International Atomic Energy Agency
The International Atomic Energy Agency (IAEA) shared the 2005 Nobel Peace prize with its chief Muhamad ElBaradei. The Nobel Committee praised IAEA for the work done to prevent the spread of nuclear weapons to new states and terrorists, and to ensure safe civilian use of nuclear energy. IAEA is an intergovernmental organization established in 1957 under the aegis of the United Nations to promote the peaceful uses of atomic energy. Its headquarters are in Vienna.
‘Atoms for Peace’ Organization
IAEA is the world’s ‘Atoms for Peace’ organization. Its mission is guided by the interests and needs of member states, strategic plans and the vision embodied in the IAEA Statute. It aims to promote the peaceful uses of atomic energy and to ensure that the assistance provided by it or at its request is not used in such way as to further any military purposes. It also assists in research and application of atomic power for peaceful uses such as the production of electric power in less developed countries. It promotes the exchange of scientific and technical information; provide technical aid and supplies material and equipment. It may inspect the arsenal of any nation to see if they comply with the provisions of the Nuclear Non-Proliferation Treaty (NPT). Three main pillars – or areas of work – underpin the IAEA’s mission: Safety and Security; Science and Technology; and Safeguards and Verification.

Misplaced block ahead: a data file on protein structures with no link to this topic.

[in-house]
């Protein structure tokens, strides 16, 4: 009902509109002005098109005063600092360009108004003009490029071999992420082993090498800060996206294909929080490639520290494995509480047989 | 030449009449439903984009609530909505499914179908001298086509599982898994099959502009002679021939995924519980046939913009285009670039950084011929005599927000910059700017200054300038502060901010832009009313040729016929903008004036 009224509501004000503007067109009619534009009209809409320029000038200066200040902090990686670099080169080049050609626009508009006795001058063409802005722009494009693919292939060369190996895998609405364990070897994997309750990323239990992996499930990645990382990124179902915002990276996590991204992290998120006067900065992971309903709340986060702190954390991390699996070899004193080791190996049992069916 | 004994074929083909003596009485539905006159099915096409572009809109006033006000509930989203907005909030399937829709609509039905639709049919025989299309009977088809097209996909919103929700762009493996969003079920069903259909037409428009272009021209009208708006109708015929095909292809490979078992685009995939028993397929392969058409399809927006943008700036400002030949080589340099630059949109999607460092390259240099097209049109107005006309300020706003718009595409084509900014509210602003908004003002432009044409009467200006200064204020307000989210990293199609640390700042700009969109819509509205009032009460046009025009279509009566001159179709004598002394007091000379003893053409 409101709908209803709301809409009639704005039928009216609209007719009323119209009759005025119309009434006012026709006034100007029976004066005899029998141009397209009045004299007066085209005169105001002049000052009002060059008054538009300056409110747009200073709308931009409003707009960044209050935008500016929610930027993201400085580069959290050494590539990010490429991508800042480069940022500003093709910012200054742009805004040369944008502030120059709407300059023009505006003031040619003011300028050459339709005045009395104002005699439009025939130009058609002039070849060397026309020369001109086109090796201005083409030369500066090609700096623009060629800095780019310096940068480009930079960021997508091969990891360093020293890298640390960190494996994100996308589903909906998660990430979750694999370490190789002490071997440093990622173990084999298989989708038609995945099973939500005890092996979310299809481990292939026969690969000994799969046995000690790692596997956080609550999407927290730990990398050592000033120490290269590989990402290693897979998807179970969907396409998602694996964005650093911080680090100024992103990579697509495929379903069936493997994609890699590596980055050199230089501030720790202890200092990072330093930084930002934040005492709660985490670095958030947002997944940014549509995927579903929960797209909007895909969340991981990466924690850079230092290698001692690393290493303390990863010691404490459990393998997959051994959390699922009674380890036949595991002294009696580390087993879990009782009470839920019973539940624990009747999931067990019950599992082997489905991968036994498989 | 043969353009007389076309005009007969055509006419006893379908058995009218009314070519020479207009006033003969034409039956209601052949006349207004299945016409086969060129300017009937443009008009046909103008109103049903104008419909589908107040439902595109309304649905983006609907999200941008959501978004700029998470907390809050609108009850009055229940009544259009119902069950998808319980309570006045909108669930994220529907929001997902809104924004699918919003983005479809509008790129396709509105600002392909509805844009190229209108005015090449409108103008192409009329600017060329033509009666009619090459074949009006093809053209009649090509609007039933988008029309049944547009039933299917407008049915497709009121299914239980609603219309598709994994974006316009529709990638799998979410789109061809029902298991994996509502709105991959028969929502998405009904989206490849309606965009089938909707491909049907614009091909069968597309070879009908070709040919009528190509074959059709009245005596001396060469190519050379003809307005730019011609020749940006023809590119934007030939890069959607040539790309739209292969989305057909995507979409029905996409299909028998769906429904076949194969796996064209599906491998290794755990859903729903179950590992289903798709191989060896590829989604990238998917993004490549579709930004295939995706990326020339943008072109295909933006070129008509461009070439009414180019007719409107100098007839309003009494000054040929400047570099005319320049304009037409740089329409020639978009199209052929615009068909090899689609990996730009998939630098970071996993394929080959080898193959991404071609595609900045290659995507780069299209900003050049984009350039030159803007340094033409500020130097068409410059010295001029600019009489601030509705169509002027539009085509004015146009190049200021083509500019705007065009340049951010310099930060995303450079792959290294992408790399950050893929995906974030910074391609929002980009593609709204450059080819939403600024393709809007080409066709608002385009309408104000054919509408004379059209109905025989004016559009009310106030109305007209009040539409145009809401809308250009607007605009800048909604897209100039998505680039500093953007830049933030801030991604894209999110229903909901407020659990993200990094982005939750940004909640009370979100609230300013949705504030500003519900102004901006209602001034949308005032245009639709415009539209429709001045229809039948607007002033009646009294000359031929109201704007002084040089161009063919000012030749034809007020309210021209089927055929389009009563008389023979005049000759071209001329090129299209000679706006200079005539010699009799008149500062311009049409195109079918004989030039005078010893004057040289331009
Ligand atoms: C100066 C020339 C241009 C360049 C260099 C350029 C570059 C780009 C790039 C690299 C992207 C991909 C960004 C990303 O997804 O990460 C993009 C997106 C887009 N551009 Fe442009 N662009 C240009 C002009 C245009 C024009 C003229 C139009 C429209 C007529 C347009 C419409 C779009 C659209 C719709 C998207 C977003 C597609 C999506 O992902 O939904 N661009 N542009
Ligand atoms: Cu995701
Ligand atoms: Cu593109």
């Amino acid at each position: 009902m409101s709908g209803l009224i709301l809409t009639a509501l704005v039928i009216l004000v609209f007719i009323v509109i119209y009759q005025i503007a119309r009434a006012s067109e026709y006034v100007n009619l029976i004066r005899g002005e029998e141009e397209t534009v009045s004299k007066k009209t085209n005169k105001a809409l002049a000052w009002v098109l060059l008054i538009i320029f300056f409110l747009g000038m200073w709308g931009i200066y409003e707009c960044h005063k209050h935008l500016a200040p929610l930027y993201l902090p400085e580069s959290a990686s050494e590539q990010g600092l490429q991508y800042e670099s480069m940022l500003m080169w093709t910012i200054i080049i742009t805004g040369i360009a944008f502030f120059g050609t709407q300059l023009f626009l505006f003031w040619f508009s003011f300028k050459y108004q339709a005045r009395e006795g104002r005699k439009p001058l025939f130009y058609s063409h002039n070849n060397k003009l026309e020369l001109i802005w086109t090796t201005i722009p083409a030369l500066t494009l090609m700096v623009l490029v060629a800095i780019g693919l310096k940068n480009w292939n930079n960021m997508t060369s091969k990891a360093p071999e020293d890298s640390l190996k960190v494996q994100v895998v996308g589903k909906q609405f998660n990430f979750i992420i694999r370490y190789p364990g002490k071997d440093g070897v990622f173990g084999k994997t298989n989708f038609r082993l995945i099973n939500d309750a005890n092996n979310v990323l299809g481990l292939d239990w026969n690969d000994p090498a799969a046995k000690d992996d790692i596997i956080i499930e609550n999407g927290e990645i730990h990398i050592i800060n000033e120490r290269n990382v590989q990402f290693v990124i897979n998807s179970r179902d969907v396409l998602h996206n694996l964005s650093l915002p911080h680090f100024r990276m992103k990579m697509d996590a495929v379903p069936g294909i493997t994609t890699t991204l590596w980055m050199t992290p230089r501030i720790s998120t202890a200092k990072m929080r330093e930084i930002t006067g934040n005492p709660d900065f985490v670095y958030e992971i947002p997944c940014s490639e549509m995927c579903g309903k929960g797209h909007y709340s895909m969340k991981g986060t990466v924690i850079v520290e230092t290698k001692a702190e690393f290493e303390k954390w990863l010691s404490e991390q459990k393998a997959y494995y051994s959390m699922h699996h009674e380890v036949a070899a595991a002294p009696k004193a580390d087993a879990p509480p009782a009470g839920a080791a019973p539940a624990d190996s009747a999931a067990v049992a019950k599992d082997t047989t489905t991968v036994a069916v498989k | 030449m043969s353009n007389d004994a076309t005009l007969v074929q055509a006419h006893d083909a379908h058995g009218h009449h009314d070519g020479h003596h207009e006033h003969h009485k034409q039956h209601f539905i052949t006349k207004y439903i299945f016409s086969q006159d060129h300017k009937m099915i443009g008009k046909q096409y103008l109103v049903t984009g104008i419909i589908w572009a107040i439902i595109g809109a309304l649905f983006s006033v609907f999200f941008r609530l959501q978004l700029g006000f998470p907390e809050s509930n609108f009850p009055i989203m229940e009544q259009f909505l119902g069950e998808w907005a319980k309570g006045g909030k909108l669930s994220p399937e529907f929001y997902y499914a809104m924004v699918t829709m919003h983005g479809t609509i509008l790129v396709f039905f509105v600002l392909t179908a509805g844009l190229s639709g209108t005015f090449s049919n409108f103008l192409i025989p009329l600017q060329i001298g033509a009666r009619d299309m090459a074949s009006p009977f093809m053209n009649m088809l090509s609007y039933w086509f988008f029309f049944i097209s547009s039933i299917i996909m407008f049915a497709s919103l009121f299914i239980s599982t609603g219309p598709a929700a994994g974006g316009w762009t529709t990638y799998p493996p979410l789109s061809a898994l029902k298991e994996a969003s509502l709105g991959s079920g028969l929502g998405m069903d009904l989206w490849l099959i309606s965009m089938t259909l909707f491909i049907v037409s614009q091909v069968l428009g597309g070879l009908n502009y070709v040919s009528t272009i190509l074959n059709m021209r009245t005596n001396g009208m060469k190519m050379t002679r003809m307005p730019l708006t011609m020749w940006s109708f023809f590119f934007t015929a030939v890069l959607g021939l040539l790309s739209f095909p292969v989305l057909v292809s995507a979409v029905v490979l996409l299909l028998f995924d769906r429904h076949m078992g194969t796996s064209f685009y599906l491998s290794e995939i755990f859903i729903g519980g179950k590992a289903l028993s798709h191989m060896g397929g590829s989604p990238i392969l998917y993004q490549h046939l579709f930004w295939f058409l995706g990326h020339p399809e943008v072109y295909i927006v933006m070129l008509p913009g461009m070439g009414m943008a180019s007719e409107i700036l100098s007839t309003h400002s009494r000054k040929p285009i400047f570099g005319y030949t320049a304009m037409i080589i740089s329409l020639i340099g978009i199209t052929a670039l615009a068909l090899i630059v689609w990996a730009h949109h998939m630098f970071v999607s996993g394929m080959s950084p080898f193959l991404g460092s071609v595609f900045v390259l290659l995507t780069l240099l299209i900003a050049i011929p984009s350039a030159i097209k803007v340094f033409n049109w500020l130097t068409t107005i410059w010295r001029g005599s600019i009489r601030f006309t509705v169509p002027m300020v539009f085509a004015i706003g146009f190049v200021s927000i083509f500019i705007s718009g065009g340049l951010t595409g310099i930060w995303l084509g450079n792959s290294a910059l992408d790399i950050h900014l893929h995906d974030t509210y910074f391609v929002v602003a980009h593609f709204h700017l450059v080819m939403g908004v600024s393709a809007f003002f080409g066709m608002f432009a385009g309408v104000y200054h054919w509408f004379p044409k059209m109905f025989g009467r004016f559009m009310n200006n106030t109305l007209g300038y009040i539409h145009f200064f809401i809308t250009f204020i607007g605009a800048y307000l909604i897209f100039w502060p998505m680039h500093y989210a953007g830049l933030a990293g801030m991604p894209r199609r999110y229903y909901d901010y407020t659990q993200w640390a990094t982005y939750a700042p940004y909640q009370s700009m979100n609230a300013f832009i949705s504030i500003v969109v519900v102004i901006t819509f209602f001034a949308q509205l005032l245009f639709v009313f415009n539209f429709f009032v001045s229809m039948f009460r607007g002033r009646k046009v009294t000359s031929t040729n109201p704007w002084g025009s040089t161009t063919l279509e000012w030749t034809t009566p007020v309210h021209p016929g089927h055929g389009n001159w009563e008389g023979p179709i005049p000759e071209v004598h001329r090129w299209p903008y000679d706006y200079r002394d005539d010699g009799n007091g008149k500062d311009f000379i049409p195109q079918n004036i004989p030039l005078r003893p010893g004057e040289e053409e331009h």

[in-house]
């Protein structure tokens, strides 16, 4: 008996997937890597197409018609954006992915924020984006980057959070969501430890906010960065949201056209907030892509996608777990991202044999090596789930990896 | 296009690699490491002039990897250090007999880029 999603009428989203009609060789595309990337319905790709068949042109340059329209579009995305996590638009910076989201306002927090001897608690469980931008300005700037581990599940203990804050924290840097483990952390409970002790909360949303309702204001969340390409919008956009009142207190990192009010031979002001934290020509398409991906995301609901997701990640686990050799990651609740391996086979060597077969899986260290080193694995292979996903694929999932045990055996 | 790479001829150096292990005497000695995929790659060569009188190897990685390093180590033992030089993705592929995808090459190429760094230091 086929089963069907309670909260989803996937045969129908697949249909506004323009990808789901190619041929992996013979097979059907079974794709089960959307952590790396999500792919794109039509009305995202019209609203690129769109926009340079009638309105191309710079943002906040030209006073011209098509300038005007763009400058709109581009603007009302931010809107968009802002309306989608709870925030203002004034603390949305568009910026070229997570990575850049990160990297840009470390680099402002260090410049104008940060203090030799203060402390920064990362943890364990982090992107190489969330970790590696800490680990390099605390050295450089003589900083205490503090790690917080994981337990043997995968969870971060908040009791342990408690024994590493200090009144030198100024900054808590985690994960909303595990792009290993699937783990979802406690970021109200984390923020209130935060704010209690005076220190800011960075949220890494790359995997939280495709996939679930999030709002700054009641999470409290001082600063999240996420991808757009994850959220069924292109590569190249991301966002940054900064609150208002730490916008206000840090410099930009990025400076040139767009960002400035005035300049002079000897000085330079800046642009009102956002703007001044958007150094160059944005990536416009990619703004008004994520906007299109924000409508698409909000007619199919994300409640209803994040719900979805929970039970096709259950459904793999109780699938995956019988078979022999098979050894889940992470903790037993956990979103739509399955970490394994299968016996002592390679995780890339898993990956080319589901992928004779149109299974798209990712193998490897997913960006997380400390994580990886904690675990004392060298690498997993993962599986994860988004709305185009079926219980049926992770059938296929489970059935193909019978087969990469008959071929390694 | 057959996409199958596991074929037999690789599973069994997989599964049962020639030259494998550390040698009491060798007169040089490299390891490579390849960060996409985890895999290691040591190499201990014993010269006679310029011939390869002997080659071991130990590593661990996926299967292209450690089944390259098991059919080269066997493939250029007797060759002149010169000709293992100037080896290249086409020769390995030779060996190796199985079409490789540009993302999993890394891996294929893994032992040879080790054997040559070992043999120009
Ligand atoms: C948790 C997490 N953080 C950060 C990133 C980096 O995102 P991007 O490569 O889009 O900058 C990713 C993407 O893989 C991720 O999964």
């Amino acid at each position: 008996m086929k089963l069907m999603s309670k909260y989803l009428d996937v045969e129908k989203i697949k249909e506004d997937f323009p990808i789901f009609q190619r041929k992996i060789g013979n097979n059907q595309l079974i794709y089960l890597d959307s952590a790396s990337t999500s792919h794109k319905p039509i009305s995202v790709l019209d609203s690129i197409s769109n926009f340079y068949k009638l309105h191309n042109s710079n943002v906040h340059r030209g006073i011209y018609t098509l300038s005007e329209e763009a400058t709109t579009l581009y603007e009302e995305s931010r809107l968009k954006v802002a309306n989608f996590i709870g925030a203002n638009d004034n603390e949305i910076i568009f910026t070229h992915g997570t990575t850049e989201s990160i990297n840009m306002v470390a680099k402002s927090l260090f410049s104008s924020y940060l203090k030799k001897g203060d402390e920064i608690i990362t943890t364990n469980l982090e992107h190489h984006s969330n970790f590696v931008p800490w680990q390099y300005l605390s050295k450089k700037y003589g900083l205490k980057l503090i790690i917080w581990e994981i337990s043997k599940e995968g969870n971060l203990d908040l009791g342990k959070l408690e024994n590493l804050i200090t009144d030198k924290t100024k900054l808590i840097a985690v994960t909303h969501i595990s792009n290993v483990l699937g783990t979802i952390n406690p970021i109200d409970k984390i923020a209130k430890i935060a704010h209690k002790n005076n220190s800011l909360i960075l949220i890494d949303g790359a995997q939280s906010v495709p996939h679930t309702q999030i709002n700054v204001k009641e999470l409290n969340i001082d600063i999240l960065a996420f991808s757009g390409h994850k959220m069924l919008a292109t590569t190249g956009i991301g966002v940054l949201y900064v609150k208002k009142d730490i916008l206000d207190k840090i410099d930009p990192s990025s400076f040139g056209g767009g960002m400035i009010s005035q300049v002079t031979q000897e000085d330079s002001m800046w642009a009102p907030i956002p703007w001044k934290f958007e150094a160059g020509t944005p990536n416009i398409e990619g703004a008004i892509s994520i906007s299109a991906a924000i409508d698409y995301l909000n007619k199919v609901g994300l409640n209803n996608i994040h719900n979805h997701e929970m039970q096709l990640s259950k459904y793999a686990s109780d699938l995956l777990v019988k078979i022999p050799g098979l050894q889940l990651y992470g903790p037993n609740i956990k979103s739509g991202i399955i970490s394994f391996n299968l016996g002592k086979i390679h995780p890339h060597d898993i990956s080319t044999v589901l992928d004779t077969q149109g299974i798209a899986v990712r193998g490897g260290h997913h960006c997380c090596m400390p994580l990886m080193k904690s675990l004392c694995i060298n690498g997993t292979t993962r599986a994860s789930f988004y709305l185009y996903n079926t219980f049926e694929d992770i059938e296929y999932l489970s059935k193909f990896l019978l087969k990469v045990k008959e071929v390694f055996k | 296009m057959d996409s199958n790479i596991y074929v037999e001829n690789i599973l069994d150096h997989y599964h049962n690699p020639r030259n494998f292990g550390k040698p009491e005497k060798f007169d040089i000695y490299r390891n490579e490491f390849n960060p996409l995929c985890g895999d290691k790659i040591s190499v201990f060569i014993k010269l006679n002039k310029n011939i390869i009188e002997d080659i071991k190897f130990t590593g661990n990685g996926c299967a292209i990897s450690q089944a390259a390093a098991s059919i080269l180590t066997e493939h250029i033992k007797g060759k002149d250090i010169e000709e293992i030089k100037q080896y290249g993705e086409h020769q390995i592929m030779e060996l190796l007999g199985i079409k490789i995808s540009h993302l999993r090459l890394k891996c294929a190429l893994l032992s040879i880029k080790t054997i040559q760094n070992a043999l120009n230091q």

Structure and Functioning
IAEA has three organs – The General Conference, the Board of Governors and the Secretariat. The General Conference consists of representatives of all member states and it meets once a year and decides issues by a majority vote. The Secretariat is headed by the Director-General. The IAEA Secretariat is a team of 2200 multi-disciplinary professional and support staff from more than 90 countries. The Agency is led by a Director General and six Deputy Directors Generals who head the major departments. IAEA programmes and budgets are set through decisions of its policy making bodies – the 35-member Board of Governors and the General Conference of all Member States. Reports on IAEA activities are submitted periodically or as cases warrant to the UN Security Council and UN General Assembly.